Mandrill — The Mandrill (Mandrillus sphinx) is a primate of the Cercopithecidae (Old-world monkeys) family, closely related to the baboons and even more closely to the Drill. Both the Mandrill and the Drill were once classified as baboons in genus Papio, but recent research has determined that they should be separated into their own genus, Mandrillus. The Mandrill is the world’s largest species of monkey. The word mandrill means “man-ape”.
The Mandrill is recognized by its olive-colored fur and the colorful face and rump of males, a coloration that grows stronger with sexual maturity; females have duller colors. This coloration becomes more pronounced as the monkey becomes excited and is likely to be an example of sexual selection. The coloration on the rump is thought to enhance visibility in the thick vegetation of the rainforest and aids in group movement.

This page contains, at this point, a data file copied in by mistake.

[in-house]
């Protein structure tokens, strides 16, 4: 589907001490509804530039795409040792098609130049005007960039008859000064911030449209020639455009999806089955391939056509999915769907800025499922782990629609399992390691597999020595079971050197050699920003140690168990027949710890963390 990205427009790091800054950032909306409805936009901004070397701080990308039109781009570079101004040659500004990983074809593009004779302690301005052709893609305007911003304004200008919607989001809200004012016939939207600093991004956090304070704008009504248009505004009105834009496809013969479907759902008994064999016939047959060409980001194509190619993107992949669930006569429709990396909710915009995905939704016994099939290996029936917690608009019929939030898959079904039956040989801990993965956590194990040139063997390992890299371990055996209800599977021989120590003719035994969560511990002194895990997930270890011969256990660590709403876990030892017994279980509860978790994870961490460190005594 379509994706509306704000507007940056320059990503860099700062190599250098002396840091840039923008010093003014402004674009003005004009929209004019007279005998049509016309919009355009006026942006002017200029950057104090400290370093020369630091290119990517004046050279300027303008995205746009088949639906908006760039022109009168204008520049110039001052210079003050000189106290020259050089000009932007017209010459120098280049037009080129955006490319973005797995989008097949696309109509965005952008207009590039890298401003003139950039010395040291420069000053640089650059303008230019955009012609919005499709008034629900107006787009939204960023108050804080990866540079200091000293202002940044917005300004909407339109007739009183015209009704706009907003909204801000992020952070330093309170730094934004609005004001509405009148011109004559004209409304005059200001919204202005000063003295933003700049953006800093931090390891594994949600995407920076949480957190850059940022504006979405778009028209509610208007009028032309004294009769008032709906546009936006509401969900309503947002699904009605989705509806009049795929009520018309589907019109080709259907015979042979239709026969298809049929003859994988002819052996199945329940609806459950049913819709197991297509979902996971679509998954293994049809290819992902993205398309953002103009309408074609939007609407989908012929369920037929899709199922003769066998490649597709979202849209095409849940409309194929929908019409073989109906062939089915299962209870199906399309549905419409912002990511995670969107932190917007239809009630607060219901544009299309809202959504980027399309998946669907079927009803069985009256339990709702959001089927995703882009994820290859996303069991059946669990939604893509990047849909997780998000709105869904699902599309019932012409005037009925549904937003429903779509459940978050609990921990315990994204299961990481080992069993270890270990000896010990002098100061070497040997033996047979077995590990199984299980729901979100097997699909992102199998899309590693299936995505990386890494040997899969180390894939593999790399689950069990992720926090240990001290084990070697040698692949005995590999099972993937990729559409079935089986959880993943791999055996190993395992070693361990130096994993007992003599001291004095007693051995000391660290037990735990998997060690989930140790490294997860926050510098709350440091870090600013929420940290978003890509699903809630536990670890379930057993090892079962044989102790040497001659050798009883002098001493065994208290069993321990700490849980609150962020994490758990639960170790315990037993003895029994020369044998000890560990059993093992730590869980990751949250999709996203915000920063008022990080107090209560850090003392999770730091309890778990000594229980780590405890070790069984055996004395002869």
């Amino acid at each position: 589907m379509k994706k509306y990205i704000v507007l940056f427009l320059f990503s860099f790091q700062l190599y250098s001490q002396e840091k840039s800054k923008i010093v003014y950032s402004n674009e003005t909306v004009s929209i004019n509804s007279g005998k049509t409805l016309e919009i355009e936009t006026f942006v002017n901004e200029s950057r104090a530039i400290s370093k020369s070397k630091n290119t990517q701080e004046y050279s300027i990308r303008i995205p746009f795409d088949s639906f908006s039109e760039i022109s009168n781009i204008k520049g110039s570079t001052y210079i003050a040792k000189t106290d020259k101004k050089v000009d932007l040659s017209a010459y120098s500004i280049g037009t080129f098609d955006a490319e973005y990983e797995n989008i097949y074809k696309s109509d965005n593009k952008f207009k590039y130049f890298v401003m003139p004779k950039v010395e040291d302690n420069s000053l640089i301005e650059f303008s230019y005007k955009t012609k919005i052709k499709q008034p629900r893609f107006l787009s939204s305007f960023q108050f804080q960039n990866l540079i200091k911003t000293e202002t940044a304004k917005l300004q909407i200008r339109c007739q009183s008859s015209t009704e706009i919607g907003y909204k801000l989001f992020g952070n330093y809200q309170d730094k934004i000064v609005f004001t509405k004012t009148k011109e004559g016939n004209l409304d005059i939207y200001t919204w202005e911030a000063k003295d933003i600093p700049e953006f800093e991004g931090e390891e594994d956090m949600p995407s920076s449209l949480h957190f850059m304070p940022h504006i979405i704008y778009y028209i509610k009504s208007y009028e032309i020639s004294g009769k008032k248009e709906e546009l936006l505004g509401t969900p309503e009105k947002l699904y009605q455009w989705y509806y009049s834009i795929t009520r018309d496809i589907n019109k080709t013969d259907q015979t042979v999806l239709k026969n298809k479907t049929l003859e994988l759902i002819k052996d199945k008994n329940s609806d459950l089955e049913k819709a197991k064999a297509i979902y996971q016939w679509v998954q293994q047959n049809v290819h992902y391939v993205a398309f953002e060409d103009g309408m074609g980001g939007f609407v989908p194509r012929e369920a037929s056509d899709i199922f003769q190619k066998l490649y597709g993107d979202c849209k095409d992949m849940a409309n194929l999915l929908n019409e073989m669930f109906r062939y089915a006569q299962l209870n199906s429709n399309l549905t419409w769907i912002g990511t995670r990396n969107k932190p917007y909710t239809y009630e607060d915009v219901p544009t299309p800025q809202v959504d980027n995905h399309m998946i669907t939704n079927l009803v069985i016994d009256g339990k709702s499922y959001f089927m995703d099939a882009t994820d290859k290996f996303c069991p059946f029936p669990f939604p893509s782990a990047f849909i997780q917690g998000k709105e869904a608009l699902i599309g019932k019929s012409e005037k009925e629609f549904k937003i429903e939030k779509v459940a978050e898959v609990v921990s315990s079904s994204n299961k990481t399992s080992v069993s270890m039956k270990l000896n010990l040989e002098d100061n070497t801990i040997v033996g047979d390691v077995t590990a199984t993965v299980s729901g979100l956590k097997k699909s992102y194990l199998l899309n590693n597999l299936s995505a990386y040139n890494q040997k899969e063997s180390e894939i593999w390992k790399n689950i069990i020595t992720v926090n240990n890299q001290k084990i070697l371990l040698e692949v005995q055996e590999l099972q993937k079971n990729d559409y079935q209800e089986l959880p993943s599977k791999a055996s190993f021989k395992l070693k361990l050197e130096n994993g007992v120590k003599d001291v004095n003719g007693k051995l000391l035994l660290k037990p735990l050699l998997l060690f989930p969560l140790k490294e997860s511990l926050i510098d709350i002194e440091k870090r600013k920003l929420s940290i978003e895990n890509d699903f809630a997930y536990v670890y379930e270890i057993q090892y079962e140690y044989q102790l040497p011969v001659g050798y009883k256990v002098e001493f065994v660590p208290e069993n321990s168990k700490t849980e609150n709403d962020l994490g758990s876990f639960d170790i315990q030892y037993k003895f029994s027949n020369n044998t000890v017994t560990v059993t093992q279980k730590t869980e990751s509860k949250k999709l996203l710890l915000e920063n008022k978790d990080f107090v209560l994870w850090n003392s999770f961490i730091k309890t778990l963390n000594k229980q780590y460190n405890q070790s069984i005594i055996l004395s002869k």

Males can weigh up to 60 lbs (30 kg), females about half as much (30lbs). They can grow to be about 1 m long (39 in) and can survive up to 31 years in captivity. Females reach sexual maturity at about 3.5 years.
Mandrills are social creatures and live in large groups, primarily including females and young and led by a single dominant male. Most adult males are solitary. It is difficult to accurately estimate group size in the forest, but filming a group crossing a gap between two forest patches or crossing a road is a reliable way of estimating group size. The largest group verifiably observed in this way contained over 1300 individuals, in Lopé National Park, Gabon – the largest aggregation of non-human primates ever recorded.
The Mandrill is an omnivore and acquires its food by foraging (mainly plants, insects and smaller animals) from the ground as it is terrestrial. Its main natural predators are leopards.
A large group of mandrills can cause significant damage to crops in a very short time, and where common they are widely perceived as pests.
Mandrills are hunted for food throughout their range, either with guns or using dogs and nets. In Cameroon, habitat loss to agriculture is also a threat.
Although the Mandrill does not normally hunt larger prey, males have been observed to hunt and consume duiker (a small antelope).